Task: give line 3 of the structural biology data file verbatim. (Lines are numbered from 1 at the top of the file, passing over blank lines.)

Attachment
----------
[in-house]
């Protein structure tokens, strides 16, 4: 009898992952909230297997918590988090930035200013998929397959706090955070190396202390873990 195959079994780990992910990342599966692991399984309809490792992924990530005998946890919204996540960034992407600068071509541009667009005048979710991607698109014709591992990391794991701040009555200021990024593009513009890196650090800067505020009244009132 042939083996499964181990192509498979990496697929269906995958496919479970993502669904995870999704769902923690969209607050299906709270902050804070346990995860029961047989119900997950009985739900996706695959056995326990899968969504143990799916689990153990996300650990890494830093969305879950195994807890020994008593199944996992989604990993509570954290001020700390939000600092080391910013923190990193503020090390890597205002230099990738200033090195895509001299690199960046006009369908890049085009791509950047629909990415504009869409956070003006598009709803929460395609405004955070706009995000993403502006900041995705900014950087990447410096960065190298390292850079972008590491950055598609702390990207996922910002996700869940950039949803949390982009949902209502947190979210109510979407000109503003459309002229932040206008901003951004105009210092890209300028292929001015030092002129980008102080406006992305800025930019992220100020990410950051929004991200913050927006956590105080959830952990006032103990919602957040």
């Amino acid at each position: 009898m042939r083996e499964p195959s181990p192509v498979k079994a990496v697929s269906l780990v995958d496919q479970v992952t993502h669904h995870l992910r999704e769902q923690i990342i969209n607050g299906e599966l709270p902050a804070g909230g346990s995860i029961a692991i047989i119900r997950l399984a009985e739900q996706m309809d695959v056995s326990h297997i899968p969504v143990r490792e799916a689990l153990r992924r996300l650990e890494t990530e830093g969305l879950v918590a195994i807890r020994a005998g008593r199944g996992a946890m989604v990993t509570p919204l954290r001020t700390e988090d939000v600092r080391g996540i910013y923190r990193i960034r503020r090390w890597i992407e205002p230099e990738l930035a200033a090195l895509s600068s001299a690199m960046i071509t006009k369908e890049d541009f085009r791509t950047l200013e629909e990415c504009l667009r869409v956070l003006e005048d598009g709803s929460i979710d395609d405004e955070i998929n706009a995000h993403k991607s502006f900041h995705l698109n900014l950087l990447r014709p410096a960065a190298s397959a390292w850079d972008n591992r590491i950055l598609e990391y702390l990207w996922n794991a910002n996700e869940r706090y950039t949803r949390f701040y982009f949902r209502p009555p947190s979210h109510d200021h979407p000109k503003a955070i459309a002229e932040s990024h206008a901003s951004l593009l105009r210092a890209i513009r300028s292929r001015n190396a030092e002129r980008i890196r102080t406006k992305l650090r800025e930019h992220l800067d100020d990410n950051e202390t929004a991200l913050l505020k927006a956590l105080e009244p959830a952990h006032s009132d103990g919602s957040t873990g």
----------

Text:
């Amino acid at each position: 009898m042939r083996e499964p195959s181990p192509v498979k079994a990496v697929s269906l780990v995958d496919q479970v992952t993502h669904h995870l992910r999704e769902q923690i990342i969209n607050g299906e599966l709270p902050a804070g909230g346990s995860i029961a692991i047989i119900r997950l399984a009985e739900q996706m309809d695959v056995s326990h297997i899968p969504v143990r490792e799916a689990l153990r992924r996300l650990e890494t990530e830093g969305l879950v918590a195994i807890r020994a005998g008593r199944g996992a946890m989604v990993t509570p919204l954290r001020t700390e988090d939000v600092r080391g996540i910013y923190r990193i960034r503020r090390w890597i992407e205002p230099e990738l930035a200033a090195l895509s600068s001299a690199m960046i071509t006009k369908e890049d541009f085009r791509t950047l200013e629909e990415c504009l667009r869409v956070l003006e005048d598009g709803s929460i979710d395609d405004e955070i998929n706009a995000h993403k991607s502006f900041h995705l698109n900014l950087l990447r014709p410096a960065a190298s397959a390292w850079d972008n591992r590491i950055l598609e990391y702390l990207w996922n794991a910002n996700e869940r706090y950039t949803r949390f701040y982009f949902r209502p009555p947190s979210h109510d200021h979407p000109k503003a955070i459309a002229e932040s990024h206008a901003s951004l593009l105009r210092a890209i513009r300028s292929r001015n190396a030092e002129r980008i890196r102080t406006k992305l650090r800025e930019h992220l800067d100020d990410n950051e202390t929004a991200l913050l505020k927006a956590l105080e009244p959830a952990h006032s009132d103990g919602s957040t873990g």